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Nasdaq halts trading on Exodus

Amid bankruptcy rumors, trading halts on the Web-hosting business pending a news report from the company.

Trading has halted on Exodus Communications, pending a news report from the company.

Bankruptcy rumors have swirled around the embattled Web-hosting company. The stock, which hit a 52-week high of $62.38 last September, closed at 17 cents Tuesday.

An Exodus spokesman did not know when the announcement would take place, or what would be discussed. A note posted on Exodus' site said the Nasdaq halted the stock "based on rumors circulating yesterday about Exodus."

A Nasdaq spokesman wouldn't comment.

According to the Nasdaq, trading on the stock was halted at 4:47 a.m. PDT pending the release of material news.

Exodus' Web-hosting business has reflected the boom-and-bust cycle of the dot-com sector. At the height of the bubble, its business--which consists of managing and monitoring clients' Web sites and Internet-based applications on powerful servers in secure locations--thrived.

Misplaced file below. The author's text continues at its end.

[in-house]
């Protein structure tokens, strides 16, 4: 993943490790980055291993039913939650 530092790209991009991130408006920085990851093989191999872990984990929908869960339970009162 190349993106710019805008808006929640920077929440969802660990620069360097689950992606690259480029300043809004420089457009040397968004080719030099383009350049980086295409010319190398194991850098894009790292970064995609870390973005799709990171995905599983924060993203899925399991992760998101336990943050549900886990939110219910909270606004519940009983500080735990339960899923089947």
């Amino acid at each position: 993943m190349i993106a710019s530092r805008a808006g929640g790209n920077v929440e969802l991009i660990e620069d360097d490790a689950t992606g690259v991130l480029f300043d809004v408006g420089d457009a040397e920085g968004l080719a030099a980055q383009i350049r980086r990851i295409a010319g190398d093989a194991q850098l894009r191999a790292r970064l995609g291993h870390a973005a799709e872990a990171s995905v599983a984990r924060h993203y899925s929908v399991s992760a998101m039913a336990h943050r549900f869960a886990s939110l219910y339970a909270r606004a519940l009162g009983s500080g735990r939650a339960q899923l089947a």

But as its dot-com clients died off, so did much of its revenue, although Exodus had been able to sign up new clients.

While Exodus is one of the leaders in the sector, it hasn't had that much other business to fall back on, as opposed to competitors like IBM. Even so, investors still expressed interest in the stock, saying the company could at least be a potential takeover target.

Earlier this month, CEO Ellen Hancock left, joining a long list of executives who have fled the ailing company. Hancock was replaced by director William Krause, who has served on the board of directors since June 2000.

Exodus posted a $583.4 million, or $1.05 per share, loss for the second quarter, about 100 times more than it lost in the year-ago quarter. In June, the company revealed it was spending money faster than previously thought, sending its stock plunging.

It had $616 million in cash on hand at the end of the second quarter and had been looking for new financing, which could have enabled it to scrape through until it reached back into the black.